As Simon Sabin (SQL Bits co-founder) pointed out recently, the 2022 SQL Bits conference is looking to get 40% of their sessions to be 20 minute talks.
He did the math for me, if you look through the thread, but I’ll repeat it here. It’s also in the speaker guidance.
- 50 minute sessions (174) – 56%
- 20 minute sessions (108) – 35%
- 5 minute Lightning Talks (30) – 10%
Those are rough percentages, but a little over a third of the sessions will be short.
I like shorter talks. I find a lot of fluff and wandering around in sessions when speakers aren’t quite sure what to talk about and end up covering lots of material around their central theme. Not all of them, but plenty of sessions could be tightly focused.
I’ve experimented with these, and we ran some shorter events at Redgate Software that were 20 minute talks with 10 minutes of questions. They worked well, and I had hoped we’d do more. It seems marketing really wants 40-45 minutes talks and hour webinars.
In the virtual world, I think we can all use breaks, and even in the physical world, I like having a few minutes to get up and move between sessions. 50 minutes allows this, as do 20. A little break, but not a long one as speakers change or people move from room to room.
While this is a change for speakers, I don’t think it’s too hard to shrink a 60 minute talk to 50. I’ve already had to move 75 minutes to 60, and really it was a question of focusing more on you central idea and less on filling time and space by covering lots of related information.
This also means that audiences will need to read what the talk is about and understand this isn’t teaching you something. This is about getting you to think about a topic and start further exploration.
Building a 20 Minute Talk
What does this mean for me, as someone that is submitting to Bits. First, I need to tightly scope the talk. For me, I want to talk about Git for one of my submissions, and I can’t spend time talking about what a VCS is, the history of Git, centralized v distributed, or a bunch of other stuff I covered in my Data Community Summit talk. Instead, I need to focus on a few things about Git.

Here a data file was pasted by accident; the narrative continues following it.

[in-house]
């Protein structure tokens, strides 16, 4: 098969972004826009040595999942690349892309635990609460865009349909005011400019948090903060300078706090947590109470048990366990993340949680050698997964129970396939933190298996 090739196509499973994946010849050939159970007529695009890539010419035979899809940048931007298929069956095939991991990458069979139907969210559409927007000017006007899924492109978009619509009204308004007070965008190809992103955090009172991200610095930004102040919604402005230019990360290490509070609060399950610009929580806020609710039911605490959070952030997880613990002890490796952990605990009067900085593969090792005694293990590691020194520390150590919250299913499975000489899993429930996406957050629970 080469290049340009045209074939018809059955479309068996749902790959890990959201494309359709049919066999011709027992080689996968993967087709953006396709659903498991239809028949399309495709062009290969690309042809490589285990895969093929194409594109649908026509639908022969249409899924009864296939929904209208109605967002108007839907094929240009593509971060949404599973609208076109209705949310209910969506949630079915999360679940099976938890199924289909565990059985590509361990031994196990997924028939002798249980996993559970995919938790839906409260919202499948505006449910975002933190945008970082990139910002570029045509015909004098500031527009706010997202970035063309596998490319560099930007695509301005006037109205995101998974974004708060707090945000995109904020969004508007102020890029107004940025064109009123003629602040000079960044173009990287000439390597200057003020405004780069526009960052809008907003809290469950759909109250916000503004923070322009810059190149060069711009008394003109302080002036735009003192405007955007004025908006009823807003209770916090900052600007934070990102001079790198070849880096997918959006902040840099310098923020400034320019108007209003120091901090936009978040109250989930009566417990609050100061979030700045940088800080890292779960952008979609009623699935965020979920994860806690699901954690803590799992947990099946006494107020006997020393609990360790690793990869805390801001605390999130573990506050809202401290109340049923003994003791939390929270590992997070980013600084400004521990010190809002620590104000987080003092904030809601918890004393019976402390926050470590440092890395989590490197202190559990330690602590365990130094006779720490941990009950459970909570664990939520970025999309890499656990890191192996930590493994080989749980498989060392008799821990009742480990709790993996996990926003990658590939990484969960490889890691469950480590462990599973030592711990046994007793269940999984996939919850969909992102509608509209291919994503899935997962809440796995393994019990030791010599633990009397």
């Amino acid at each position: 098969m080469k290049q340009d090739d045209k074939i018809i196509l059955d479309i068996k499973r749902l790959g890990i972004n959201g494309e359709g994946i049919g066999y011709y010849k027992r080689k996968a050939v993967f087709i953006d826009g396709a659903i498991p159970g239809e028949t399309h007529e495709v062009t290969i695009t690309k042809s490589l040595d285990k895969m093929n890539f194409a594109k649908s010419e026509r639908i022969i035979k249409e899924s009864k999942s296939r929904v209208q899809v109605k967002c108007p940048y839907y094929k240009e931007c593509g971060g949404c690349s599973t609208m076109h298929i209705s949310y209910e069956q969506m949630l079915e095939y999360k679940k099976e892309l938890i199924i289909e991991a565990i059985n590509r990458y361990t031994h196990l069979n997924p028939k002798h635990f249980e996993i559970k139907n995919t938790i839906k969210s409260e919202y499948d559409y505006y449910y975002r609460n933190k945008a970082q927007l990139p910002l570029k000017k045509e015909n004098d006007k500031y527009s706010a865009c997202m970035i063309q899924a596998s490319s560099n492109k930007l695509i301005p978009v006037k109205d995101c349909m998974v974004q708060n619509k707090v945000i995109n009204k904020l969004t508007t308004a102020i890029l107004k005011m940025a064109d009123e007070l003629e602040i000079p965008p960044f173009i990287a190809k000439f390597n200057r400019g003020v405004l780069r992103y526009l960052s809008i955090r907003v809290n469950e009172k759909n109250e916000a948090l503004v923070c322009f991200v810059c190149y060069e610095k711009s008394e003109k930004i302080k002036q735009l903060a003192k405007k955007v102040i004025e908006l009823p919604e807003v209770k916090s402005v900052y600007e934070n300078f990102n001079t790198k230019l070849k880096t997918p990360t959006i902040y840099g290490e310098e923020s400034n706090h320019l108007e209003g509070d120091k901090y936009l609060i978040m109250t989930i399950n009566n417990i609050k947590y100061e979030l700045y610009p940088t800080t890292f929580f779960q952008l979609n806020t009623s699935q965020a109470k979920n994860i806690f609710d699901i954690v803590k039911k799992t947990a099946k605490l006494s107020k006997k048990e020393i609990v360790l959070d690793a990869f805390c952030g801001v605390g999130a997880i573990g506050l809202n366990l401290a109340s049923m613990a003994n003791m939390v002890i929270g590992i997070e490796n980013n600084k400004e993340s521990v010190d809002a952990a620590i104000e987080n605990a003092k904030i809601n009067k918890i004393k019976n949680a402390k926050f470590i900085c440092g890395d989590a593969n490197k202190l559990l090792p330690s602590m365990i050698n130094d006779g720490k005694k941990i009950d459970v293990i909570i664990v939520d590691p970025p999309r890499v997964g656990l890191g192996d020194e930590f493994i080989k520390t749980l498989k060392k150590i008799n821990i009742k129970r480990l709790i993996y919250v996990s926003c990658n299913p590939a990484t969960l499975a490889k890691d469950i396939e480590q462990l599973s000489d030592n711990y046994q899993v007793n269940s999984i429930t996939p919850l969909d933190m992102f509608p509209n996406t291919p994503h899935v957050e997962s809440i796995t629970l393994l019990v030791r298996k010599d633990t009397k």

Here’s my agenda for an hour:
- Who am I?
- Why use Version Control
- The basics of a versioning software
- Git introduction
- Pull Requests
If I want to get this to 20 minutes, then I need to cut some things out. I’d likely start to think more about an agenda like this:
- Who am I? (cut, check online)
- Why use Version Control – cut
- The basics of a versioning software (cut, this is about Git)
- Git introduction (shorten)
- Setting up a repo
- Saving Changes
- Branching and sharing
- Pull Requests
- Merging Code
I haven’t removed a lot, but I would do is remove most of the slides and spend more time showing people how I use the tool to accomplish something rather than an explanation and then showing a demo.
That might be the key. Talk about how I do things in a demo, not describe the process orally and then show a demo.
I also would look to minimize the switching between slides and demo, as each transition eats up time.
The big way that I focus down my talk is that I set up goals. A few conferences have required 3-5 goals in each submission. I liked this because it forced me to think about the things I specifically want to show. For this talk, I’d likely aim get help someone:
- set up a repo
- save changes
- share changes with others
- branch, create a pull request and merge code
That’s likely it. I haven’t completely decided, and I’d need to run through demos of these things to see if I could explain them relatively slowly in 20 minutes. I don’t want to go too fast, and I do need to allow for a few questions. What I really want is about 10 minutes of demo, a few minutes to describe what I want to show, and then a summary.
If you tightly scope sessions, I think this isn’t too hard. Twenty minutes is a good amount of time to explain something, but only that thing. Not a lot of background or side stories.
Focus is the key.